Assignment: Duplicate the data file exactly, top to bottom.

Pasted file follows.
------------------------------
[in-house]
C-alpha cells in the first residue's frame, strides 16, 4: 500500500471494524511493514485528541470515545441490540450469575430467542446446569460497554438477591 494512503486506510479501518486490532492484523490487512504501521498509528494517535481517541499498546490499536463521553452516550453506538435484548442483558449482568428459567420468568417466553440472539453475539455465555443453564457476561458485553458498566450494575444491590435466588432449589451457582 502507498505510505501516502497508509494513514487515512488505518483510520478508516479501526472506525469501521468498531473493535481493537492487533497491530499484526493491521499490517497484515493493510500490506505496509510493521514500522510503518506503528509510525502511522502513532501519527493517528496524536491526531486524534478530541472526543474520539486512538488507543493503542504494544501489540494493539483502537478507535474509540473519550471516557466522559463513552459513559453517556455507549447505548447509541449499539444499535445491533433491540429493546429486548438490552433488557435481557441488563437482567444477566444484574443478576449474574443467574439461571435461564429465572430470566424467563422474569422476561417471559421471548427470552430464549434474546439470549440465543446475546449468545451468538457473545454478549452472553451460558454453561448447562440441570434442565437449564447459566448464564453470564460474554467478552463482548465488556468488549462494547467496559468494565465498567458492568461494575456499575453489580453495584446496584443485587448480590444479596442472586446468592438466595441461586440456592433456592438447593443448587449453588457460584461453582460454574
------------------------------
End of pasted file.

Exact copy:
[in-house]
C-alpha cells in the first residue's frame, strides 16, 4: 500500500471494524511493514485528541470515545441490540450469575430467542446446569460497554438477591 494512503486506510479501518486490532492484523490487512504501521498509528494517535481517541499498546490499536463521553452516550453506538435484548442483558449482568428459567420468568417466553440472539453475539455465555443453564457476561458485553458498566450494575444491590435466588432449589451457582 502507498505510505501516502497508509494513514487515512488505518483510520478508516479501526472506525469501521468498531473493535481493537492487533497491530499484526493491521499490517497484515493493510500490506505496509510493521514500522510503518506503528509510525502511522502513532501519527493517528496524536491526531486524534478530541472526543474520539486512538488507543493503542504494544501489540494493539483502537478507535474509540473519550471516557466522559463513552459513559453517556455507549447505548447509541449499539444499535445491533433491540429493546429486548438490552433488557435481557441488563437482567444477566444484574443478576449474574443467574439461571435461564429465572430470566424467563422474569422476561417471559421471548427470552430464549434474546439470549440465543446475546449468545451468538457473545454478549452472553451460558454453561448447562440441570434442565437449564447459566448464564453470564460474554467478552463482548465488556468488549462494547467496559468494565465498567458492568461494575456499575453489580453495584446496584443485587448480590444479596442472586446468592438466595441461586440456592433456592438447593443448587449453588457460584461453582460454574